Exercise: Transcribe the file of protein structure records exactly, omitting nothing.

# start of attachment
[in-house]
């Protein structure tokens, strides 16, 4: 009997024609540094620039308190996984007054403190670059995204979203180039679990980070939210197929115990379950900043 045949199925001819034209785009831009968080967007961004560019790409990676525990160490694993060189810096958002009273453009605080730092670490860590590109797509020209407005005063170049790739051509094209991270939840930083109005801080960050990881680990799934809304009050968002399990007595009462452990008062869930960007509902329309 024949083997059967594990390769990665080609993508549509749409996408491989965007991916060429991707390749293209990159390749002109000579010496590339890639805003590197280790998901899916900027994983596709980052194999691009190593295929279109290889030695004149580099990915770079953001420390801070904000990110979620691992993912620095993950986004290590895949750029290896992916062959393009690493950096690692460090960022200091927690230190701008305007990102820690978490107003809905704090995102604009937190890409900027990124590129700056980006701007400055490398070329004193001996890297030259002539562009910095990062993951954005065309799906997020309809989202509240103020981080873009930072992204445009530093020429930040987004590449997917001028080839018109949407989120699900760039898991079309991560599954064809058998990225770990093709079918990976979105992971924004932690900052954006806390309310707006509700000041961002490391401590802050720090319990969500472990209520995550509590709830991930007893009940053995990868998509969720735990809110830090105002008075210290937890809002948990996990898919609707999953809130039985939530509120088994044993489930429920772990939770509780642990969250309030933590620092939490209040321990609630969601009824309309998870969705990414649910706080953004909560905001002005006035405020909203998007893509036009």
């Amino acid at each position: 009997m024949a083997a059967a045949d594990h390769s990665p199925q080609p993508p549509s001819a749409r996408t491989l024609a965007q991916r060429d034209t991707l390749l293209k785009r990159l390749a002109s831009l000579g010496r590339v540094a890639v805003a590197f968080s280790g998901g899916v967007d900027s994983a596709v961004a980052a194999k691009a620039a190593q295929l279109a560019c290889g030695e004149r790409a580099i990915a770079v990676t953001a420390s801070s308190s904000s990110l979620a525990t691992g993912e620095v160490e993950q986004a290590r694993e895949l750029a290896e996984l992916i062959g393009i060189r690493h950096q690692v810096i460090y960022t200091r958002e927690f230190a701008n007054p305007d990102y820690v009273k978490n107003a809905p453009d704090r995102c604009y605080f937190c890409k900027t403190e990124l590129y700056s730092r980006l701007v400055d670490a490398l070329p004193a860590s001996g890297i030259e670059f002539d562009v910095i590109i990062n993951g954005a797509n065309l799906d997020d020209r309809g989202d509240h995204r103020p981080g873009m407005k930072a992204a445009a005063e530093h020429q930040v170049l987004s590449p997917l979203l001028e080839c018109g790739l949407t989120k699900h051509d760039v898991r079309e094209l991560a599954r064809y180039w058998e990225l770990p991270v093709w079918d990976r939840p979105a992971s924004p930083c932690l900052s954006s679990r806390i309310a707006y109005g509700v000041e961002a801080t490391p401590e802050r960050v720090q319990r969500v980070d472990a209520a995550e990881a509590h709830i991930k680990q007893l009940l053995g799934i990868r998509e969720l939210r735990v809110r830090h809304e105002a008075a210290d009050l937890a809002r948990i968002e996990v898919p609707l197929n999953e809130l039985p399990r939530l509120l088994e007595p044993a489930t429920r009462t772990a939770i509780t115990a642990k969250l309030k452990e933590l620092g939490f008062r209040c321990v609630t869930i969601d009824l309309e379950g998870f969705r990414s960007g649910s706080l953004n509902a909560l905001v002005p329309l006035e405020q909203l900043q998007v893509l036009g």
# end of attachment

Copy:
[in-house]
């Protein structure tokens, strides 16, 4: 009997024609540094620039308190996984007054403190670059995204979203180039679990980070939210197929115990379950900043 045949199925001819034209785009831009968080967007961004560019790409990676525990160490694993060189810096958002009273453009605080730092670490860590590109797509020209407005005063170049790739051509094209991270939840930083109005801080960050990881680990799934809304009050968002399990007595009462452990008062869930960007509902329309 024949083997059967594990390769990665080609993508549509749409996408491989965007991916060429991707390749293209990159390749002109000579010496590339890639805003590197280790998901899916900027994983596709980052194999691009190593295929279109290889030695004149580099990915770079953001420390801070904000990110979620691992993912620095993950986004290590895949750029290896992916062959393009690493950096690692460090960022200091927690230190701008305007990102820690978490107003809905704090995102604009937190890409900027990124590129700056980006701007400055490398070329004193001996890297030259002539562009910095990062993951954005065309799906997020309809989202509240103020981080873009930072992204445009530093020429930040987004590449997917001028080839018109949407989120699900760039898991079309991560599954064809058998990225770990093709079918990976979105992971924004932690900052954006806390309310707006509700000041961002490391401590802050720090319990969500472990209520995550509590709830991930007893009940053995990868998509969720735990809110830090105002008075210290937890809002948990996990898919609707999953809130039985939530509120088994044993489930429920772990939770509780642990969250309030933590620092939490209040321990609630969601009824309309998870969705990414649910706080953004909560905001002005006035405020909203998007893509036009």
């Amino acid at each position: 009997m024949a083997a059967a045949d594990h390769s990665p199925q080609p993508p549509s001819a749409r996408t491989l024609a965007q991916r060429d034209t991707l390749l293209k785009r990159l390749a002109s831009l000579g010496r590339v540094a890639v805003a590197f968080s280790g998901g899916v967007d900027s994983a596709v961004a980052a194999k691009a620039a190593q295929l279109a560019c290889g030695e004149r790409a580099i990915a770079v990676t953001a420390s801070s308190s904000s990110l979620a525990t691992g993912e620095v160490e993950q986004a290590r694993e895949l750029a290896e996984l992916i062959g393009i060189r690493h950096q690692v810096i460090y960022t200091r958002e927690f230190a701008n007054p305007d990102y820690v009273k978490n107003a809905p453009d704090r995102c604009y605080f937190c890409k900027t403190e990124l590129y700056s730092r980006l701007v400055d670490a490398l070329p004193a860590s001996g890297i030259e670059f002539d562009v910095i590109i990062n993951g954005a797509n065309l799906d997020d020209r309809g989202d509240h995204r103020p981080g873009m407005k930072a992204a445009a005063e530093h020429q930040v170049l987004s590449p997917l979203l001028e080839c018109g790739l949407t989120k699900h051509d760039v898991r079309e094209l991560a599954r064809y180039w058998e990225l770990p991270v093709w079918d990976r939840p979105a992971s924004p930083c932690l900052s954006s679990r806390i309310a707006y109005g509700v000041e961002a801080t490391p401590e802050r960050v720090q319990r969500v980070d472990a209520a995550e990881a509590h709830i991930k680990q007893l009940l053995g799934i990868r998509e969720l939210r735990v809110r830090h809304e105002a008075a210290d009050l937890a809002r948990i968002e996990v898919p609707l197929n999953e809130l039985p399990r939530l509120l088994e007595p044993a489930t429920r009462t772990a939770i509780t115990a642990k969250l309030k452990e933590l620092g939490f008062r209040c321990v609630t869930i969601d009824l309309e379950g998870f969705r990414s960007g649910s706080l953004n509902a909560l905001v002005p329309l006035e405020q909203l900043q998007v893509l036009g």